The Unied States of America is committed to the concept of an armed force which is based on volunteers filling its ranks. According to Secretary of Defense Robert Gates, the all-volunteer military is “worth the cost.” But, Admiral Mullen, who chairs the Joint Chifs of Staff, indicated the continuous increase in personnel costs “does not bode well for a military of this size.” Gates urged Congress to approve a “modest” increase in Tricare health care fees for woking age military retirees. Gates argues these individauls are in good health and are working so they should be able to absorb an increase in health cost which would result in freeing other money for military expenditures.
Senator Daneil Inouye pointed out that pay for active and reserve service members rose 32% and 47% respectively betwen 2000 and 2006 due to the wars in Iraq and Afghanistan. It now costs about $126,000 pr service member each year to provide pay, benefits and health care. ‘Is the cost of maintaining an all-volunteer force becoming unsustainable?” he asked. In responding to the question, Gates pointed out a volunteer army requires more attention to taking care of families whether the soldier is deployed or not. “There is no question it is expensive,” he said.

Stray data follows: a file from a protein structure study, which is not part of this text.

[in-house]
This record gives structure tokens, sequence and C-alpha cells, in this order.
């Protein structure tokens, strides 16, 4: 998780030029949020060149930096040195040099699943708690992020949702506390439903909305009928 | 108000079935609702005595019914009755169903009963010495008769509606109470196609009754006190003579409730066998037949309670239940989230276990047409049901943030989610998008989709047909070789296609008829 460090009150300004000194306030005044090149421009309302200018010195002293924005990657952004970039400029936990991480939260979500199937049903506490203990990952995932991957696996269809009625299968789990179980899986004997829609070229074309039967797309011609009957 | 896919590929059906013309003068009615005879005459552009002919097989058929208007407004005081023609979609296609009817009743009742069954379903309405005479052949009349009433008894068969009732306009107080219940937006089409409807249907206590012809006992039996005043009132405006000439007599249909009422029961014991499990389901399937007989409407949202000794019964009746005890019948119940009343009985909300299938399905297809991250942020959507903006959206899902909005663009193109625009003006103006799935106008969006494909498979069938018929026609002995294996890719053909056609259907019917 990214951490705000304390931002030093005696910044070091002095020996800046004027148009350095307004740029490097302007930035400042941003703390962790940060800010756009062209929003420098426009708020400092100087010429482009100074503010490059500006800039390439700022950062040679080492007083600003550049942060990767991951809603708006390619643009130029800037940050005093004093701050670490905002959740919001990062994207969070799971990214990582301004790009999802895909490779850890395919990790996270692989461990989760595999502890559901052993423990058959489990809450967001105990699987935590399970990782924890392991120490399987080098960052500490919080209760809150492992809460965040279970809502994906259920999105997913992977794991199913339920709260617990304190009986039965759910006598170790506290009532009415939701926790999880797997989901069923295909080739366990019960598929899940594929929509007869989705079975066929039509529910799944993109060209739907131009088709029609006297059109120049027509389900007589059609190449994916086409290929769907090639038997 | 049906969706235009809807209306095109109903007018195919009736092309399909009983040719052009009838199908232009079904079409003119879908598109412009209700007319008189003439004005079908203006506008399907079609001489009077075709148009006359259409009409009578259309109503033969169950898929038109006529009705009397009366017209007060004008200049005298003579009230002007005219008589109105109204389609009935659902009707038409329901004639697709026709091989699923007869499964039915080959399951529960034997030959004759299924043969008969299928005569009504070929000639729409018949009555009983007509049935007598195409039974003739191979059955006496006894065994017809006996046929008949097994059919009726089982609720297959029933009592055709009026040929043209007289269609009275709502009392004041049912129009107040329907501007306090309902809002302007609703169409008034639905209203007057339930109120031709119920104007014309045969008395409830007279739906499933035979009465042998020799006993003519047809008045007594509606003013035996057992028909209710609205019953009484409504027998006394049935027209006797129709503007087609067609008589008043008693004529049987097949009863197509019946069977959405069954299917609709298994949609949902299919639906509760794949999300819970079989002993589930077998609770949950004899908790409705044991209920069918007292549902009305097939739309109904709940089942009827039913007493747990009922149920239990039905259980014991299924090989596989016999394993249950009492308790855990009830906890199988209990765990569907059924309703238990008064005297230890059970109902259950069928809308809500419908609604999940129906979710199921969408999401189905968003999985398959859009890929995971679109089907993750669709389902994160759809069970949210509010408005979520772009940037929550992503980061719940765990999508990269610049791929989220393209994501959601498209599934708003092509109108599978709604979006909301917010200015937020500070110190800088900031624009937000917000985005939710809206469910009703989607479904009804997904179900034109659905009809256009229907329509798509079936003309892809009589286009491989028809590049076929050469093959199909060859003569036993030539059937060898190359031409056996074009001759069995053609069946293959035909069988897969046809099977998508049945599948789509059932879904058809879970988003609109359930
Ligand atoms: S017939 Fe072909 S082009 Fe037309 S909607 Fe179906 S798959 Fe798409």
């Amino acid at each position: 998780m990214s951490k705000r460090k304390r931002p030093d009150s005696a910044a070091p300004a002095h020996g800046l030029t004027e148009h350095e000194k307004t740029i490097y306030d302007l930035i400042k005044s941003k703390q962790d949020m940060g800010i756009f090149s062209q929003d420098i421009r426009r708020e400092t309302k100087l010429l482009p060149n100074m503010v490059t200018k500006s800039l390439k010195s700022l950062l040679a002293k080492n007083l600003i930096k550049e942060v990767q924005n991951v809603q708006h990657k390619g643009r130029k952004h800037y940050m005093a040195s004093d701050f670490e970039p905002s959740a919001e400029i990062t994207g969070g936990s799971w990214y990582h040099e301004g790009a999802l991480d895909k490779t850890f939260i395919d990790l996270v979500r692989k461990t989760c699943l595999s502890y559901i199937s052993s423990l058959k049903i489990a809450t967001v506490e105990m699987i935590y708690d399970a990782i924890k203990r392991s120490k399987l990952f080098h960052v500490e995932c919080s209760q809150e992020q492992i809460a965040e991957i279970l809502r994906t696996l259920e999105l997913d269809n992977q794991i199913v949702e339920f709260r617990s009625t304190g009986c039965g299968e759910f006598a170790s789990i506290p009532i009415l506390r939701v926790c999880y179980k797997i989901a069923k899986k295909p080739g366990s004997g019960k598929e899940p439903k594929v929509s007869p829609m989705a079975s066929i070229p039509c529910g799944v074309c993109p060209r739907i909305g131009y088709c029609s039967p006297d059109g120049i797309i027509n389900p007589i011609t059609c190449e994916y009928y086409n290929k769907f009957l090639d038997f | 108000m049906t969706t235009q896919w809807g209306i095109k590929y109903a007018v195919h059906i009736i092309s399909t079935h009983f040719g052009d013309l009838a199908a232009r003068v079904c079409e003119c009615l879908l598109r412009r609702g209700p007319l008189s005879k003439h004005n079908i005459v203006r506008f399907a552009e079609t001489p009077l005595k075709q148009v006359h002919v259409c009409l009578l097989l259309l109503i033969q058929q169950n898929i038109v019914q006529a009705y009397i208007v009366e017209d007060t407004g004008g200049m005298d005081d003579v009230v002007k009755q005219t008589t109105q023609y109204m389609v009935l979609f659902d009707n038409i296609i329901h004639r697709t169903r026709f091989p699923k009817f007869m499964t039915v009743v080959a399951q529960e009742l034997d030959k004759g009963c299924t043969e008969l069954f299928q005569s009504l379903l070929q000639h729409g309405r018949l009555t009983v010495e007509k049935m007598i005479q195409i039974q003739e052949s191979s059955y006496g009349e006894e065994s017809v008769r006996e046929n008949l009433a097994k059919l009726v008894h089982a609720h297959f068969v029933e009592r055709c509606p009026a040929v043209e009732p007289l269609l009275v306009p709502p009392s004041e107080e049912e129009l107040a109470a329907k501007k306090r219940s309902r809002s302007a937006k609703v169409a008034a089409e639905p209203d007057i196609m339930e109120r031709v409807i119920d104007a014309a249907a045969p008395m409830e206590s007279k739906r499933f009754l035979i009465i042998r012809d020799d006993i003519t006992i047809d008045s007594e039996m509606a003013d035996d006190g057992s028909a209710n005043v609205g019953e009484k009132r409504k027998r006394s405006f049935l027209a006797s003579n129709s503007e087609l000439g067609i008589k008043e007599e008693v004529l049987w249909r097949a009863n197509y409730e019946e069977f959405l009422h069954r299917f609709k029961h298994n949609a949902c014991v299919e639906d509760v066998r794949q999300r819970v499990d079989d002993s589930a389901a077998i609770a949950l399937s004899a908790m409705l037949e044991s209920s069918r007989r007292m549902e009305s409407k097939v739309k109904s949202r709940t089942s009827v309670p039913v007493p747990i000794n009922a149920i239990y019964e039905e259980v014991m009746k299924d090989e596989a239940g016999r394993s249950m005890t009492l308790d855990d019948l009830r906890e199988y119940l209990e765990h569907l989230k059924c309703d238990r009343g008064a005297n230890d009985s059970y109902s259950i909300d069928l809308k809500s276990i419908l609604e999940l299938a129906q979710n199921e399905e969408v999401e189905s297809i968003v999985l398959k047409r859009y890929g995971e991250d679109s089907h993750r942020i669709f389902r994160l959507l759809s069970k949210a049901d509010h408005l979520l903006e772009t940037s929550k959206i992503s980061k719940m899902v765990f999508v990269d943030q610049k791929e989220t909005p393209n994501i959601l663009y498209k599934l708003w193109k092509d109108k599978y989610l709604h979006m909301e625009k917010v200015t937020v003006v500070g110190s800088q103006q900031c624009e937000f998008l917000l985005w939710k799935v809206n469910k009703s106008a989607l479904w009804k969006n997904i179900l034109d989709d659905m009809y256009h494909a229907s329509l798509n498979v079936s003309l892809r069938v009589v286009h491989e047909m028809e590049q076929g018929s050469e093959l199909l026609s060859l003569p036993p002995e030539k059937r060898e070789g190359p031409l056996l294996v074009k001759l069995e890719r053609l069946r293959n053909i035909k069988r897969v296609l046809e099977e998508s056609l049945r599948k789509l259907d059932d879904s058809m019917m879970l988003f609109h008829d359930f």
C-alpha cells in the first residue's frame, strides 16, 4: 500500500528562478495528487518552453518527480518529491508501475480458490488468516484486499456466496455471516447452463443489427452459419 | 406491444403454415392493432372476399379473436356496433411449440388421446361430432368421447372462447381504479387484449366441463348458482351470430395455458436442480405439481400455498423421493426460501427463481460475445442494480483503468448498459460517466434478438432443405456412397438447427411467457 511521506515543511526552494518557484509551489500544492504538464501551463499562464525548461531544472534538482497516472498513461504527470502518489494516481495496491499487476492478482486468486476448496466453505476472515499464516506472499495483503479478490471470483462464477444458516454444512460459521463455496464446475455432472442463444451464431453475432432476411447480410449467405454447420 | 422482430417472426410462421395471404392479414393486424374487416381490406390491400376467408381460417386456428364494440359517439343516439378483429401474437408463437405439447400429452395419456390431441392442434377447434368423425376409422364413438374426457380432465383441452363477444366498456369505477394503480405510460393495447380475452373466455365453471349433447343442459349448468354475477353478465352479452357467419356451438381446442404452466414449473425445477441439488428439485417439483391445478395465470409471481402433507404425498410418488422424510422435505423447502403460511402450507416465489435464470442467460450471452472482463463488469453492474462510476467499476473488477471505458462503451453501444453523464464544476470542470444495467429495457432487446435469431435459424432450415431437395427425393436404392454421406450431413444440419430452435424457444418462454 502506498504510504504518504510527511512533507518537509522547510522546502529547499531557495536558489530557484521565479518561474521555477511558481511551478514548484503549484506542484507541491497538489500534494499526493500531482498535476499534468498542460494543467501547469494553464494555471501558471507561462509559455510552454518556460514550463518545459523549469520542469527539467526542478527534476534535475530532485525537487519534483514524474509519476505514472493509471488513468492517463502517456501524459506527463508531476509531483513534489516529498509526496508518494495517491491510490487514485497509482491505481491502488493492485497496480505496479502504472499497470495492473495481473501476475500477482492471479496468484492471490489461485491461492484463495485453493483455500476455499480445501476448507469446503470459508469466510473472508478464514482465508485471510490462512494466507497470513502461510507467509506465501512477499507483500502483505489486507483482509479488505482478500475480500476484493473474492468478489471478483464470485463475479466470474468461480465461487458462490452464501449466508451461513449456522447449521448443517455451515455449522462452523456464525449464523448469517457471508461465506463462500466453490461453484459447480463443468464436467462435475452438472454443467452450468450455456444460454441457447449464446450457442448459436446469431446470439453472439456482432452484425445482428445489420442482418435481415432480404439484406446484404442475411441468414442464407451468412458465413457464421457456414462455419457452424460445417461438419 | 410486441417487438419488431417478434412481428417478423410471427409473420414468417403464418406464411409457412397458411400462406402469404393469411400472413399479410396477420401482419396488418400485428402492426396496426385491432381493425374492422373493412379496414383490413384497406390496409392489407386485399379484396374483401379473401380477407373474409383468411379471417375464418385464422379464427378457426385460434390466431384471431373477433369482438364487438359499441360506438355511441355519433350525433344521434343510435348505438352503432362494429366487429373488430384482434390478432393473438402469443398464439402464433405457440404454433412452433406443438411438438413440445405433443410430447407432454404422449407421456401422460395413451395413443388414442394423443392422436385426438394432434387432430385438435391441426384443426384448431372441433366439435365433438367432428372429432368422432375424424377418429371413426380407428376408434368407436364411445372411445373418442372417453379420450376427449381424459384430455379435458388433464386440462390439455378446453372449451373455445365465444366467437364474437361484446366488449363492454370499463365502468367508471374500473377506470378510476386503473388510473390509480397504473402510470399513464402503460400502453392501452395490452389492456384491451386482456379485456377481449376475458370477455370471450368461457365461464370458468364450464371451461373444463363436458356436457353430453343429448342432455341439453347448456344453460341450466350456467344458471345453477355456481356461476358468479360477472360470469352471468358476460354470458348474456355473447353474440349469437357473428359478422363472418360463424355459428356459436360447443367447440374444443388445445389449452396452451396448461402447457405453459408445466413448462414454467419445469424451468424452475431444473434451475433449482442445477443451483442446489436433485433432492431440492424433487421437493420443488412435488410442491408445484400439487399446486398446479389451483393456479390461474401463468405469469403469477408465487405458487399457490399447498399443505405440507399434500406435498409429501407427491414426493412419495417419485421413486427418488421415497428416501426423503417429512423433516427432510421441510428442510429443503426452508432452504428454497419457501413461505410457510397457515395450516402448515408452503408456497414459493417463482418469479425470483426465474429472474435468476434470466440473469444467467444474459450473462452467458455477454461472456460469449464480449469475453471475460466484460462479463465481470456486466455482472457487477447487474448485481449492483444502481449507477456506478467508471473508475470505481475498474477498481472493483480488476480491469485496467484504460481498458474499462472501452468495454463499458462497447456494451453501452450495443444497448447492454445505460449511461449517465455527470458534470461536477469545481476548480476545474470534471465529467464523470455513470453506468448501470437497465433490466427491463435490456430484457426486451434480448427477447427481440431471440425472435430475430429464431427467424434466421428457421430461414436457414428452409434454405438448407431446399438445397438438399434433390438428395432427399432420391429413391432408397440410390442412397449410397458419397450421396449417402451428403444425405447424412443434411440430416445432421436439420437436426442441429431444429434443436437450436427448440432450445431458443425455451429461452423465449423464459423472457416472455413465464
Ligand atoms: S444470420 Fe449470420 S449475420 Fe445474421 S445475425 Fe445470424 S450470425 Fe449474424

Admiral Mullen pinpointed the issue by raising the question as to whether the United States could afford the current sized armed force or would it have to reduce the size of the military at some future date. He suggested “I don’t see us as a country being able to afford the kind of cost increase at the rate they’ve occurred over the last sveral years.”
An important aspect of the Bush foreign policy is its impact on the concept of an all-volunteer armed force. Can the United States continue fighting all over the world without at some point introducing the concept of a draft?